In November 2002 the Declaration on the Conduct of Parties in the South China Sea[16] was signed in an effort to ease tensions between the claimants. It has been described as stipulating "that all nations claiming sovereignty over the Spratly Islands shall commit to the status quo and shall not erect any new structure in the disputed regions of Spratly, Paracel (Xisha) and Huangyan Islands.[17]" The actual language of the declaration, however, mentions neither "status quo" nor the erection of structures.[18]

JMSU controversy[edit]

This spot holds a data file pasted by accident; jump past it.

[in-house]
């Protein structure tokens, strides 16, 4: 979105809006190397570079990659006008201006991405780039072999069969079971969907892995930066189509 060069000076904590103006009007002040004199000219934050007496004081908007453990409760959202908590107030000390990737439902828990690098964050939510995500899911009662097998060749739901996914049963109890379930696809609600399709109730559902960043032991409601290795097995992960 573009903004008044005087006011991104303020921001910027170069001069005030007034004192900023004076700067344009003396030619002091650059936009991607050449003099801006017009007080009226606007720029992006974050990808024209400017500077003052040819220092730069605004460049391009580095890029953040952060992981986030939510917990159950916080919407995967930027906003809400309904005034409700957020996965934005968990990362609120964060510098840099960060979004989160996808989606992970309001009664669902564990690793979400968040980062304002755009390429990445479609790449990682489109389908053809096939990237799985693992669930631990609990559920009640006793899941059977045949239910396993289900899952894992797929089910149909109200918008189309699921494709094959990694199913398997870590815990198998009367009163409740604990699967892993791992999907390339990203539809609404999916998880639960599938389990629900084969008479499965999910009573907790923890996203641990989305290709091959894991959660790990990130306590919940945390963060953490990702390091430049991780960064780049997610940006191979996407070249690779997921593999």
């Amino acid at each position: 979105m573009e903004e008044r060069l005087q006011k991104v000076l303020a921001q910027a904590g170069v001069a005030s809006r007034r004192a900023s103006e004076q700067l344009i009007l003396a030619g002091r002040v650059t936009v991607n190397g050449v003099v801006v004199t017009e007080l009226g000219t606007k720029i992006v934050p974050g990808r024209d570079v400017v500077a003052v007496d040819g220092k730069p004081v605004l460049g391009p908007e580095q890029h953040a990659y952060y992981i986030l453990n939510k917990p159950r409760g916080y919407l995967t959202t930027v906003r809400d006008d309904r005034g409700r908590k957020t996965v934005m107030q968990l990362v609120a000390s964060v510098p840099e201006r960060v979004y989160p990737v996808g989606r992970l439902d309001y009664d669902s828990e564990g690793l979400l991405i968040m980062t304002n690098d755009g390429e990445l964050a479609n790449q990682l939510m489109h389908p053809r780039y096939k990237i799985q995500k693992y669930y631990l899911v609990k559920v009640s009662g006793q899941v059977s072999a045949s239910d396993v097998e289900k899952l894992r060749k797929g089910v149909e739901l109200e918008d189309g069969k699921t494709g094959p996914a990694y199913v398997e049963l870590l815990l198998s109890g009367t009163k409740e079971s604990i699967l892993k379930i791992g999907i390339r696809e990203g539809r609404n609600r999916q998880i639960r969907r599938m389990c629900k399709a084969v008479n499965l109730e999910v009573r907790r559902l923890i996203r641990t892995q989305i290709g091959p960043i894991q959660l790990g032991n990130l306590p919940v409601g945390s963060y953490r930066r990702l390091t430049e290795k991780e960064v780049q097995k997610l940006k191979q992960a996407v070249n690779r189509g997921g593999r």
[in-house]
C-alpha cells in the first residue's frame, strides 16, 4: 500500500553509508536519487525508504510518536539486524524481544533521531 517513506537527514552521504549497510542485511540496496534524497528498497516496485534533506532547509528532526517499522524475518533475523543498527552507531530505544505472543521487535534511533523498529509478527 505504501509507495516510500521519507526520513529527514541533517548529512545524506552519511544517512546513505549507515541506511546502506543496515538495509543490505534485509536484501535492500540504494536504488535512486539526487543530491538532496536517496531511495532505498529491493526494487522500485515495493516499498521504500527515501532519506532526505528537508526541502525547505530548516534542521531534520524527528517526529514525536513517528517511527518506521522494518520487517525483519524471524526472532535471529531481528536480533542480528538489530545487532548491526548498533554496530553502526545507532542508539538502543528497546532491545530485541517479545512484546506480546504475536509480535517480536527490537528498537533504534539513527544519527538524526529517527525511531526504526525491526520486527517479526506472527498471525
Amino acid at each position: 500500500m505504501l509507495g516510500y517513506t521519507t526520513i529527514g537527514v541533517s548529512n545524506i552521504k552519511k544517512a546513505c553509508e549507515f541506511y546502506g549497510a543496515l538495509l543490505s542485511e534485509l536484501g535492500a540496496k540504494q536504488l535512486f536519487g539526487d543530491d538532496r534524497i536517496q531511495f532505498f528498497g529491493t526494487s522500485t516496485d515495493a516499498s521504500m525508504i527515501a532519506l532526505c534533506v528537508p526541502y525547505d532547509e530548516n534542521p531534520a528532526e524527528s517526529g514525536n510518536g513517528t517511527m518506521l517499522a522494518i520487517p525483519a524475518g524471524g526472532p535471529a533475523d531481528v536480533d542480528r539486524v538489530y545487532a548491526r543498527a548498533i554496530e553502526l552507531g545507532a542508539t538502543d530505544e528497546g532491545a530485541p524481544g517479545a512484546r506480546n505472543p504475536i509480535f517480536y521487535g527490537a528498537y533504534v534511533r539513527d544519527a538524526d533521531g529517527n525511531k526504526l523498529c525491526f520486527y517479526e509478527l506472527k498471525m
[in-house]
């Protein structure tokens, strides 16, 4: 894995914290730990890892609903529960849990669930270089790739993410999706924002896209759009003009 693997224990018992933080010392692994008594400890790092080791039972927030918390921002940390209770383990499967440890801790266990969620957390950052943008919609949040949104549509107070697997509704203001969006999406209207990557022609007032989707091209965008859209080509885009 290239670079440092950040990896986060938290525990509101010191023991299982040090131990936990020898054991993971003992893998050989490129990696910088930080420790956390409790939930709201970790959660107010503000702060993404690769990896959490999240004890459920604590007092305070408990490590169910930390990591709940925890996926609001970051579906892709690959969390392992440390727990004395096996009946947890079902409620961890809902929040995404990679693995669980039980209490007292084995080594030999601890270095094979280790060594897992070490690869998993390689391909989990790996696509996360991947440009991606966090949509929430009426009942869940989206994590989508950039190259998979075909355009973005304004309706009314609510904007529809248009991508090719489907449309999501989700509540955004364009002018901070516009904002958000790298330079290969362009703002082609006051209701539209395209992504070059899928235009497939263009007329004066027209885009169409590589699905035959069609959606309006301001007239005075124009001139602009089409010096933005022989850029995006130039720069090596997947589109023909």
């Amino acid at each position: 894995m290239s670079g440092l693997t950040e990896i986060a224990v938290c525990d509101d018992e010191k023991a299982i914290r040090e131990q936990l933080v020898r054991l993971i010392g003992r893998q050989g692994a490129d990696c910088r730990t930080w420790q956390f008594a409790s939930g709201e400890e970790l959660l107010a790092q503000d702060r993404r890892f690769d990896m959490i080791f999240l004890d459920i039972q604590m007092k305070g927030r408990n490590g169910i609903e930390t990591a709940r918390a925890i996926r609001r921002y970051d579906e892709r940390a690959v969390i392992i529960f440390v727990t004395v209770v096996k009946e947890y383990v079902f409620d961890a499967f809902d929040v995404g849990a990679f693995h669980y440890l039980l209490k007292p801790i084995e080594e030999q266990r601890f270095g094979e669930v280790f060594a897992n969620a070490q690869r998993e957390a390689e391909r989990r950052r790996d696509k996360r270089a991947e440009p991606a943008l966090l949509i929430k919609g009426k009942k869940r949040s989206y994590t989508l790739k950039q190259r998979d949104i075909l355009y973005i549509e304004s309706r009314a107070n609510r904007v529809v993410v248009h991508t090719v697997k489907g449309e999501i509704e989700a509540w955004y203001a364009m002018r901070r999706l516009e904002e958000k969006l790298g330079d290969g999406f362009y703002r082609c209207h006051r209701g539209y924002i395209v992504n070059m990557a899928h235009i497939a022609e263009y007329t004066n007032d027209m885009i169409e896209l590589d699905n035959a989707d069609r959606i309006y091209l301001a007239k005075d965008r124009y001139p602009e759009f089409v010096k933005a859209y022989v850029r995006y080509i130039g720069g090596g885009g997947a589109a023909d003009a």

The Joint Marine Seismic Undertaking (JMSU) is a tripartite agreement between the Philippines, China and Vietnam to conduct seismic exploration in an area spanning 142,886 square kilometers west of Palawan, all of which are within Philippine territories[19] (as defined by EEZ of UNCLOS and does not necessarily mean as accepted by China and Vietnam). More specifically it is an agreement between Philippine National Oil Company -Exploration Corporation (PNOC-EC), China National Offshore Oil Corporation (CNOOC) and Vietnam Oil and Gas Corporation (PetroVietnam), that was signed in September 2004 and took effect in July 2005.[20] JMSU has already finished the first phase of the seismic exploration which lasted from September 1 to November 16, 2006, covering 11,000 line kilometers. A Chinese vessel conducted the survey, Vietnam processed the data gathered and this was interpreted by PNOC-EC in Manila. The second phase started in October 2007, covering 11,800 line kilometers. It was supposedly to end January 2008.[21]